The perpetual menacings of danger oblige the government to be always prepared to repel it; its armies must be numerous enough for instant defense. The continual necessity for their services enhances the importance of the soldier, and proportionably degrades the condition of the citizen. The military state becomes elevated above the civil. The inhabitants of territories, often the theatre of war, are unavoidably subjected to frequent infringements on their rights, which serve to weaken their sense of those rights; and by degrees the people are brought to consider the soldiery not only as their protectors, but as their superiors.
This kind of society, of course, is what the new Constitution is meant to protect against. And that's the promise Hamilton makes.
But if we should be disunited, and the integral parts should either remain separated, or, which is most probably, should be thrown together into two or three confederacies, we should be, in a short course of time, in the predicament of the continental powers of Europe -- our liberties would be a prey to the means of defending ourselves against the ambition and jealousy of each other.
Or, as he says more succinctly at the outset of No. 9:
A FIRM Union will be of the utmost moment to the peace and liberty of the States, as a barrier against domestic faction and insurrection.
It is in Federalist No. 10 that James Madison (finally!) makes an appearance and starts to explain why a union under the proposed Constitution will be able to tamp down -- though never eliminate -- factionalism between the states. Basically, the proposed form of government -- a republic -- will allow for democracy but not too much democracy; populist passions will be cooled by the filtration of a small group of elected men, who will thus be able to keep the passions of the day balanced against each other. Maybe one state could come under the sway of crazy men with crazy ideas, he says, but certainly not all of them at the same time. A republican form of government will "refine and enlarge the public views," he says,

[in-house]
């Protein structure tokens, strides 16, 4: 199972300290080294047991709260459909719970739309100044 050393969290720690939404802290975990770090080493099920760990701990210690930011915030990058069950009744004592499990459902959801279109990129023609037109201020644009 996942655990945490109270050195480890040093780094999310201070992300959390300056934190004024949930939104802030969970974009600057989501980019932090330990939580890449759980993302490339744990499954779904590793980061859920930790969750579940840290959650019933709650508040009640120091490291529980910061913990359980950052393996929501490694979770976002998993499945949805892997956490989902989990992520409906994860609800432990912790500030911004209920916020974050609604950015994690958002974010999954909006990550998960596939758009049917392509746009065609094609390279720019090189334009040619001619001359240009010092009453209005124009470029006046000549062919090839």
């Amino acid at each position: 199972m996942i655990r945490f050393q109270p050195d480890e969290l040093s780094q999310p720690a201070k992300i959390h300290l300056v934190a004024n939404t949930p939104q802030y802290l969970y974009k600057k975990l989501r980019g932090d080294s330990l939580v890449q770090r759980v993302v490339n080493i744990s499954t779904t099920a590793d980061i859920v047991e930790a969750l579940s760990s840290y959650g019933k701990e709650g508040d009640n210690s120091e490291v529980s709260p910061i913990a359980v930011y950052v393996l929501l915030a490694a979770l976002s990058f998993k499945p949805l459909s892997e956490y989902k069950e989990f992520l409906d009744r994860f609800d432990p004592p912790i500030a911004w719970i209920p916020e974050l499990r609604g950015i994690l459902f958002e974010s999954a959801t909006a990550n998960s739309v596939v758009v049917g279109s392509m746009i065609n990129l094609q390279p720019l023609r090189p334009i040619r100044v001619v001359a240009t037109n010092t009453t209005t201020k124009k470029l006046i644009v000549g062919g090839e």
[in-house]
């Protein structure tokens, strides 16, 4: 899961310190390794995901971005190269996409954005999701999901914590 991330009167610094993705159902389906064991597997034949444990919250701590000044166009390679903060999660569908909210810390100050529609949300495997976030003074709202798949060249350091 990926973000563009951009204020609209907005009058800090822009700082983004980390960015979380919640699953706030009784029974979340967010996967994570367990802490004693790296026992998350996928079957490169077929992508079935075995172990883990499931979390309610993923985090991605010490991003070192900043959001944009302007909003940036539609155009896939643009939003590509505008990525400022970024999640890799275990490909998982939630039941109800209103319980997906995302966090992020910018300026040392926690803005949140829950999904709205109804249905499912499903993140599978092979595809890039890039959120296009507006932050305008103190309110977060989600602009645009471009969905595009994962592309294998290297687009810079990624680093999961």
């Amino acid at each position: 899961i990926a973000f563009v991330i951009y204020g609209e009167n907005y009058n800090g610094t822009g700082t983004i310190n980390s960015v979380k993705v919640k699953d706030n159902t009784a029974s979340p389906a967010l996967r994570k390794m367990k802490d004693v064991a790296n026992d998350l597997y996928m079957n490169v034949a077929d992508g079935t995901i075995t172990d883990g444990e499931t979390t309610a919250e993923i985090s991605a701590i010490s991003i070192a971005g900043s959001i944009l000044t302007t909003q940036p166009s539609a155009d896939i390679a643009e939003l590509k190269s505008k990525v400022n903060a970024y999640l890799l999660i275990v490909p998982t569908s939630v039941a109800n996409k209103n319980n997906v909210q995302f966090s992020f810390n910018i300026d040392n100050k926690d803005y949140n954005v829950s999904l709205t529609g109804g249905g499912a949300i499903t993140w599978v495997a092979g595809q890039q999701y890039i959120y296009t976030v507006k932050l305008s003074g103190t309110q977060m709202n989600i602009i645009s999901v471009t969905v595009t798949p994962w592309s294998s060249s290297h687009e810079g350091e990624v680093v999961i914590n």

by passing them through the medium of a chosen body of citizens, whose wisdom may best discern the true interest of their country, and whose patriotism and love of justice will be least likely to sacrifice it to temporary or partial considerations. Under such a regulation, it may well happen that the public voice, pronounced by the representatives of the people, will be more consonant to the public good than if pronounced by the people themselves, convened for the purpose.
Which brings us back around to the Civil War. If the Constitution was supposed to tamp down conflicts between the states and temper their passions ... well, why didn't it?

Maybe it did. I've been reading the Federalists with the idea that the Civil War disproved some of the assertions made about the effects of unity, but maybe I'm wrong. Maybe the Civil War is just a huge, glaring, bloody exception to the rules that Madison, Hamilton and Jay are setting forth here. And it would be 70 years or so before the divisions between North and South turned bloody. We have stuck together -- despite some turbulent times -- since then. So who knows?

In any case, these first 10 Federalists have felt -- to this reader at least -- like so much throat-clearing. There's been a lot of talks about the benefits of unity and the dangers of splitting up into separate states or confederacies. There's been precious little talk about the proposed Constitution itself, as well as the deficiencies of the Articles of Confederation. We've got a few more chapters to go discussing the benefits of union, but just over the horizon we're about to get some answers to our main questions: Why do the Articles suck? And why is the Constitution so awesome?